by YiLi Chien and Paul Morris

As baby boomers age, significant debate has emerged about whether there is a retirement crisis developing in the United States. Some argue that the retirement situation is poor for many Americans, with many approaching retirement age with little or no savings. However, others describe the situation as better than commonly thought, as many retirees report living comfortably.

This article aims to offer a glimpse into the current state of retirement readiness in the United States. We examine the participation in and usage of the two most common types of financial accounts designed exclusively for retirement savings.

The first type is the employer-sponsored pension plan (ESPP); this includes defined-benefit plans, such as traditional pensions, and defined-contribution plans, such as 401(k) plans. The second is a retirement plan offered independent of the workplace, which includes individual retirement accounts (IRAs) and Keogh accounts.

Overall, our analysis indicates that many households either do not utilize or underutilize the retirement savings plans available to them. We also examine how retirement savings vary with age and discuss alternative ways that nonparticipants may be preparing for retirement.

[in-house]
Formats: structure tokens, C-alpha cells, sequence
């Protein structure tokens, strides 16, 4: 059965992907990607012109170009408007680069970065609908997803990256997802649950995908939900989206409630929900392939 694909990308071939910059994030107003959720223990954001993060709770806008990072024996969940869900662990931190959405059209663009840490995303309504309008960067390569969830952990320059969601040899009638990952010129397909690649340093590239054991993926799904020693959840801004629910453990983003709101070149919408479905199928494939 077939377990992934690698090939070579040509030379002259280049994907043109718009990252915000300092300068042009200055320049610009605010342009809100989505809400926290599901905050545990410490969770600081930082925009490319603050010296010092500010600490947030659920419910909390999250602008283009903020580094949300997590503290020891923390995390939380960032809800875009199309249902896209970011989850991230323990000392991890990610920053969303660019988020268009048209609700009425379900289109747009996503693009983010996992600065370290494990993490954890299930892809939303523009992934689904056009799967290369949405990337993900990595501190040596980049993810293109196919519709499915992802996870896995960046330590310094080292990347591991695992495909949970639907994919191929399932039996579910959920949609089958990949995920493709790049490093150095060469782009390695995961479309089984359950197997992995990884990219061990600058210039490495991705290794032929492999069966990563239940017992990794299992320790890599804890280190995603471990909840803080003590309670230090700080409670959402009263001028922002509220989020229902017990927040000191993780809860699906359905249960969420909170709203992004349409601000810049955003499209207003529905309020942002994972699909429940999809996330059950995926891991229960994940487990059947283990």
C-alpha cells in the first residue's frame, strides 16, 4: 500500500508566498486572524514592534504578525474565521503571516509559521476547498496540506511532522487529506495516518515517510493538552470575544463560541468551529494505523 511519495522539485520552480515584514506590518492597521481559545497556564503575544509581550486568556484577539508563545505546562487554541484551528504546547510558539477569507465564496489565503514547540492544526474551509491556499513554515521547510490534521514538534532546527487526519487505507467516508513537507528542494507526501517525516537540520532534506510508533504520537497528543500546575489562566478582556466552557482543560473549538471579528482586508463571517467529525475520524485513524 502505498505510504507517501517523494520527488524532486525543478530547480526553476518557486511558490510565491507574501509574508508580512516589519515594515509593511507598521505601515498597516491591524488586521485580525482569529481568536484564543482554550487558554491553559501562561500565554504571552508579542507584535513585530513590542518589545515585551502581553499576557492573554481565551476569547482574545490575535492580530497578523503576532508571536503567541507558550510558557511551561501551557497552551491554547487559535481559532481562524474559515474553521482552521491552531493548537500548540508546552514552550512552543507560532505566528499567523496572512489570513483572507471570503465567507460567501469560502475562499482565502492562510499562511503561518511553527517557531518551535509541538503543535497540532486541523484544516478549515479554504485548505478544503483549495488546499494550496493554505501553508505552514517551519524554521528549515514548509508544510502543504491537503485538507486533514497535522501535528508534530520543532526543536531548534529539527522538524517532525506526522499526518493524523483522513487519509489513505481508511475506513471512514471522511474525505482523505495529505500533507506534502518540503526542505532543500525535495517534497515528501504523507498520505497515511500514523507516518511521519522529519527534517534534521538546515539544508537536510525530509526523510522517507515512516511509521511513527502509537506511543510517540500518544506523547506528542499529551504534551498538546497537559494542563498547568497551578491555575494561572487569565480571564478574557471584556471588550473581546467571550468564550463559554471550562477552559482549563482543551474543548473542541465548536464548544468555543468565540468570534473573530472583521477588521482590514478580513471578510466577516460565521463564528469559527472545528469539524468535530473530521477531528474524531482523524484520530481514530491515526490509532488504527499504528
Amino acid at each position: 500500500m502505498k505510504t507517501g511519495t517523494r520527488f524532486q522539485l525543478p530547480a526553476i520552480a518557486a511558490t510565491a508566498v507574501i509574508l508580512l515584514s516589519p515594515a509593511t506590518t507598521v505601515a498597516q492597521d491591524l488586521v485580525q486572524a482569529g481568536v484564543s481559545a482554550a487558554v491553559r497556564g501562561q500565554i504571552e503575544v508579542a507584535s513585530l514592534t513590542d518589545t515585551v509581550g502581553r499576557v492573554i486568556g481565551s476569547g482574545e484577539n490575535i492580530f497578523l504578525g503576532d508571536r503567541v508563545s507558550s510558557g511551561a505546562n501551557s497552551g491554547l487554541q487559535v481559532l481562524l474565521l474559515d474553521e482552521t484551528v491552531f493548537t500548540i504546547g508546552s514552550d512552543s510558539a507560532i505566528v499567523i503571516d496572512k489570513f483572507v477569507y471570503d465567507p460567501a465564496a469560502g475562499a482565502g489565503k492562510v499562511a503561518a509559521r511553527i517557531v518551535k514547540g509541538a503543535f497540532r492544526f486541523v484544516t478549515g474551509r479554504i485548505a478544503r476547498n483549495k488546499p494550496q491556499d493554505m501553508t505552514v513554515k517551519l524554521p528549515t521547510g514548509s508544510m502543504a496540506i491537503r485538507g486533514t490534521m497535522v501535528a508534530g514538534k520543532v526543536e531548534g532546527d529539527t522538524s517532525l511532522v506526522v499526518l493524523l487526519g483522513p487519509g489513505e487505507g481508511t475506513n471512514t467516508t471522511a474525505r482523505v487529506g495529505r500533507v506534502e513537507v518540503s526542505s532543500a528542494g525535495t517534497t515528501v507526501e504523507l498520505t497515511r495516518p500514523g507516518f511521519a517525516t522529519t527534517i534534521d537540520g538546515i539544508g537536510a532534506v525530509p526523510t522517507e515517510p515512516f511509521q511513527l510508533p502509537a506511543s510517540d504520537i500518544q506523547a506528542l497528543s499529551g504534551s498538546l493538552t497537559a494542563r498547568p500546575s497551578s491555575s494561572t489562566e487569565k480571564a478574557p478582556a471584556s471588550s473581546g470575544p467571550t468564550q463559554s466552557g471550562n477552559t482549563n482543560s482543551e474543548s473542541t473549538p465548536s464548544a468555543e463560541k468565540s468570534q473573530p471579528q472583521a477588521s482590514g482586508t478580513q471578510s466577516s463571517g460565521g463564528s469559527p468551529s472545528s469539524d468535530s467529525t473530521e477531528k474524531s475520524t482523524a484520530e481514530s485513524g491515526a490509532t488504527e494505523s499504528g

In our analysis, we utilized data on retirement account participation and account balances from the Survey of Consumer Finances (SCF). Every three years, the survey provides cross-sectional data on U.S. households’ demographic characteristics, incomes, balance sheets and pensions. The Federal Reserve Board, along with the Department of the Treasury, released the SCF data for 2016—the most recent year available—in September 2017. The primary unit of analysis in the SCF is the household, and the survey attempts to capture the distribution of households in the U.S. Thus, the results reported in this article should represent the general state of participation in and usage of retirement accounts in the...

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